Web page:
The collaboration examines the enriching overlap between these two literary traditions. The teaching of world literature often focuses on historical works, for good reason, but it can be difficult for students to recognize how canonical examples of world literature pertain to the increasingly global, future-oriented world in which we live. Speculative fiction, while often engaged with contemporary questions, is frequently characterized as consisting of niche genres, subject to cultural gatekeeping. In reality, speculative fiction is one of the most vital spaces of international literary production, with diverse voices addressing current global issues. While speculative fiction courses often focus on established authors and texts in order to legitimize the study of speculative fiction as serious literature, there has been a proliferation of speculative fiction by women and authors of color across the world in the past two decades. Finally, the tropes of speculative fiction – including but not limited to distant futures and alternative histories – provide opportunities to interrogate and complicate the dichotomies of “history” versus “progress,” “magic” versus “science,” and “essentialism” versus “hybridity” that global literature often addresses. Reading speculative fiction as world literature allows learners to engage with concepts in new ways. This project – which will bring together the two courses for two weeks of collaborative instruction and assignments – will address unmet needs, those of bringing currency and vitality to world literature pedagogy, and of broadening the appreciation and understanding of speculative fiction by placing it in a global, multi-cultural context.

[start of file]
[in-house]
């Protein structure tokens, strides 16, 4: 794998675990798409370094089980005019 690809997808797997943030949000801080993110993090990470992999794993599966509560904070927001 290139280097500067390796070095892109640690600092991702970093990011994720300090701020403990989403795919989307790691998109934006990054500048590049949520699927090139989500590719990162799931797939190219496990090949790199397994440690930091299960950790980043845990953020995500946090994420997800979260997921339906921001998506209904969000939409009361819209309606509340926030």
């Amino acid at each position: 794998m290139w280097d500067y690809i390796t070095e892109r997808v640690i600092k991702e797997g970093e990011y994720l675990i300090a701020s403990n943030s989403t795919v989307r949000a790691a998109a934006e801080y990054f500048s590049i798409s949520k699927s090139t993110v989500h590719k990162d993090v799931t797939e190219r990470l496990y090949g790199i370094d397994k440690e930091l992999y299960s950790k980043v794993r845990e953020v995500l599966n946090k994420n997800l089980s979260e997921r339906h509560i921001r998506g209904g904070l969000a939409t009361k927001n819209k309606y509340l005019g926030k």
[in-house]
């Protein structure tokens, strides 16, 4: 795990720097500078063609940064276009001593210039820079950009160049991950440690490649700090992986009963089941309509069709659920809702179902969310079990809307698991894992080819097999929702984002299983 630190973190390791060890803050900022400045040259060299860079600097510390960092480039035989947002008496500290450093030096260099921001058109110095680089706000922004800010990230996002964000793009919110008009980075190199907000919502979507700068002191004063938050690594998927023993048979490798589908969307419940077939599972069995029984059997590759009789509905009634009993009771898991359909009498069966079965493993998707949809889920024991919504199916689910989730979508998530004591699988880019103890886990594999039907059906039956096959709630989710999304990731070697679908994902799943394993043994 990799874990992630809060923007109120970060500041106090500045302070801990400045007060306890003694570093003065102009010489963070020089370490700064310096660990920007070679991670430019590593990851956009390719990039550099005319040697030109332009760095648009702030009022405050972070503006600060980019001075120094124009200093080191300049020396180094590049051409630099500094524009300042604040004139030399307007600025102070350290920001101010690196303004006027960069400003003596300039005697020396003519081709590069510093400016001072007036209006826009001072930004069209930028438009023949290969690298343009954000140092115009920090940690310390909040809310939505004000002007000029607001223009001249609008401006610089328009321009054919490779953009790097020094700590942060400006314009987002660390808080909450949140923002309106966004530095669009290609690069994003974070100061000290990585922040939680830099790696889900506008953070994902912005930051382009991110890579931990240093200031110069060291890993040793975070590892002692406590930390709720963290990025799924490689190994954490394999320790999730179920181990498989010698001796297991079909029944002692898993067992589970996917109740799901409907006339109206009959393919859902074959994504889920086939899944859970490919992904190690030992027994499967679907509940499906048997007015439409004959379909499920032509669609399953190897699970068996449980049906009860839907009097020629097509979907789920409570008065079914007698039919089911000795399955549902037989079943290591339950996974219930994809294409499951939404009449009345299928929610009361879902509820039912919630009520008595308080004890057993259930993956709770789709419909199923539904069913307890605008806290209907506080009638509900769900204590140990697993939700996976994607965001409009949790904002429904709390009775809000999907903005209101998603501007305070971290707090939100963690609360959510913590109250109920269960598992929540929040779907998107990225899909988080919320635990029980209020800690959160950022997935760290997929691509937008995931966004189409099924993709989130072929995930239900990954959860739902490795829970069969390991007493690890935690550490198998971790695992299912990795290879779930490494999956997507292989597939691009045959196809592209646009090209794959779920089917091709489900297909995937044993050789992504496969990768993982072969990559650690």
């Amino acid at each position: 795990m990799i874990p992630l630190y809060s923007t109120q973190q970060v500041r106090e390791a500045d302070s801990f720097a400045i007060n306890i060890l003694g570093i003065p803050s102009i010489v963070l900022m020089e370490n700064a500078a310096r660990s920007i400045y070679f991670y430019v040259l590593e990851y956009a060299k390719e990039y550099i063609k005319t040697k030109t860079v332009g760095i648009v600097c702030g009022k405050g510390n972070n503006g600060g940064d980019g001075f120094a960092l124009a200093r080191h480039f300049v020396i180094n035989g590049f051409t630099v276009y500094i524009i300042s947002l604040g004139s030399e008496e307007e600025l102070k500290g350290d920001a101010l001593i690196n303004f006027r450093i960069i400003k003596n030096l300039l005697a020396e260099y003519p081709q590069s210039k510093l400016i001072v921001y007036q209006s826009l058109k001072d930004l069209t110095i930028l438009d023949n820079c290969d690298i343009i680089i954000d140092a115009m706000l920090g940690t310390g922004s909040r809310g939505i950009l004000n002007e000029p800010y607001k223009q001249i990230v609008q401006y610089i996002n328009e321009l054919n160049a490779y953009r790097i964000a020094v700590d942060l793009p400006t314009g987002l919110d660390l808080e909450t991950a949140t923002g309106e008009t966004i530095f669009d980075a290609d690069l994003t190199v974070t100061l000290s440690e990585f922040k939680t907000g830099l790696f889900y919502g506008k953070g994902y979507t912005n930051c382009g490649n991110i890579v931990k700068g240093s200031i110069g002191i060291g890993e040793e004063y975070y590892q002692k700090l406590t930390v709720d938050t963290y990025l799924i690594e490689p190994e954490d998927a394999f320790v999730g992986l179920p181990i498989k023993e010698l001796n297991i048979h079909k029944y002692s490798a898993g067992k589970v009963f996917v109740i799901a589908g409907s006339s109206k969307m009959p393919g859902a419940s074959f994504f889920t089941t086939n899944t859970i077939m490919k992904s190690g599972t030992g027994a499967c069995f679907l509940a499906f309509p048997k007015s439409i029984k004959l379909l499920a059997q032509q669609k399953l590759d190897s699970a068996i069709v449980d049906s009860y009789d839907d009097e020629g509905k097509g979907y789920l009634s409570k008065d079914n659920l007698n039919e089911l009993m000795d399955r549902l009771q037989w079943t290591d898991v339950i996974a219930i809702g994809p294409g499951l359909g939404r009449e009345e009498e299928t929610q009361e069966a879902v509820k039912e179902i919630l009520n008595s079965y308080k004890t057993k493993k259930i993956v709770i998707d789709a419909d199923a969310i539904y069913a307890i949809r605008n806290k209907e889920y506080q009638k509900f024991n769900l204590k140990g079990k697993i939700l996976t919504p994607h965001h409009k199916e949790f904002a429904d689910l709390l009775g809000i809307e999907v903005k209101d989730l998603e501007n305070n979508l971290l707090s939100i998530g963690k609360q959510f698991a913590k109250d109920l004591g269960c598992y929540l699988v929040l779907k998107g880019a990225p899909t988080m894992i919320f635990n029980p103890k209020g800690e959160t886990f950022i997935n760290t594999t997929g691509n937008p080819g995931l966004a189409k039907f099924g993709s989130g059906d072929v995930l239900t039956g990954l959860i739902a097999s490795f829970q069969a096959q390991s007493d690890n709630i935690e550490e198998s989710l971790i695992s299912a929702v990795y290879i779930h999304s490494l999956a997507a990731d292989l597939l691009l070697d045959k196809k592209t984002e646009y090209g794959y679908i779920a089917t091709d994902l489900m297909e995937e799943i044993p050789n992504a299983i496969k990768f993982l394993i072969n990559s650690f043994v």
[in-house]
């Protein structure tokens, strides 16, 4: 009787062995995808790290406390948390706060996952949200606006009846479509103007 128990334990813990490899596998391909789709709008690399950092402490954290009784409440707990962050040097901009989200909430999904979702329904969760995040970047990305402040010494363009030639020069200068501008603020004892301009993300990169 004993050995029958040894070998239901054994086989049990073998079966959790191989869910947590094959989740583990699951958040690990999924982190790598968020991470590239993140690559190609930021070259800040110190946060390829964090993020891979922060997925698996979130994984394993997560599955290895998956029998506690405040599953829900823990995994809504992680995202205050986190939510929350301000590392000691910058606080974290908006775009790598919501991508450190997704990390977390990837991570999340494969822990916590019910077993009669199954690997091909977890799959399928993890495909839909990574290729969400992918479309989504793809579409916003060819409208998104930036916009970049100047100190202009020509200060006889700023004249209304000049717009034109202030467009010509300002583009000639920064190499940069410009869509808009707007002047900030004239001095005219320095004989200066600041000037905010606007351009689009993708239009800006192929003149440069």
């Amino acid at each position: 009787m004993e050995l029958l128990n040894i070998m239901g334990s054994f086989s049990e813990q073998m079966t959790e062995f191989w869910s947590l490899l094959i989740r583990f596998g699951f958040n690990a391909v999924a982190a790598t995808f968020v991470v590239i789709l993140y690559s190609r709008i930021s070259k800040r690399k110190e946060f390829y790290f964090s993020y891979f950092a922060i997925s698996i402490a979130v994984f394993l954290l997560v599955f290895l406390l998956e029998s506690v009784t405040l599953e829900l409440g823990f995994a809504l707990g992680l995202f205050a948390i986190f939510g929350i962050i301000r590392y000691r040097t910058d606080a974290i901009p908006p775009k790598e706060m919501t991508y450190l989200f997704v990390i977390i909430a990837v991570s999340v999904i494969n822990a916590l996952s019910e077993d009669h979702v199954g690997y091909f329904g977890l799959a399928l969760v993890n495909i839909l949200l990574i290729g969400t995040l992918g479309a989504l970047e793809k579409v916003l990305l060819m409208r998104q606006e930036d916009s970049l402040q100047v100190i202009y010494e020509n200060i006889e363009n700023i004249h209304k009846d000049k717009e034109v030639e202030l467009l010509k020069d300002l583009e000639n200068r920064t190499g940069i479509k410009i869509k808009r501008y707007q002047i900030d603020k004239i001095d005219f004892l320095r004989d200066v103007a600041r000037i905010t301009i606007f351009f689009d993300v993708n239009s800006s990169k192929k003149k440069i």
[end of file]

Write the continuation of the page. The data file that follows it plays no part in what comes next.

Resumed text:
Dr. Lobo and Ms. Riley are already looking at choices for texts and materials to purchase with the grant monies, and their plans will undoubtedly lead to vibrant and erudite scholarly discourse. It is initiatives like these that occur outside of standard expectations that enrich so many of our classes here at the Academy. Congratulations to both!

Junior Charlie Behrman Among ECI Fall Sports Athletes of the Year

Tuesday, November 9, 2021

Academy Junior Charlie Behrman, boys’ tennis sectional champion, was named among East Central Indiana’s fall sports Athletes of the Year by the Star Press.

Congratulations, Charlie!

Academy Seniors Named Track & Cross Country Academic All State

Wednesday, October 20, 2021

Academy Senior Michael Canfield was named to the Academic All State First Team by the Indiana Association of Track and Cross Country Coaches. Seniors Nico Minnich and Katie Wood received Honorable Mention.

Congratulations to these scholar athletes for their achievements!

Indiana Academy Ranked #1 Public High School in Indiana

Monday, September 20, 2021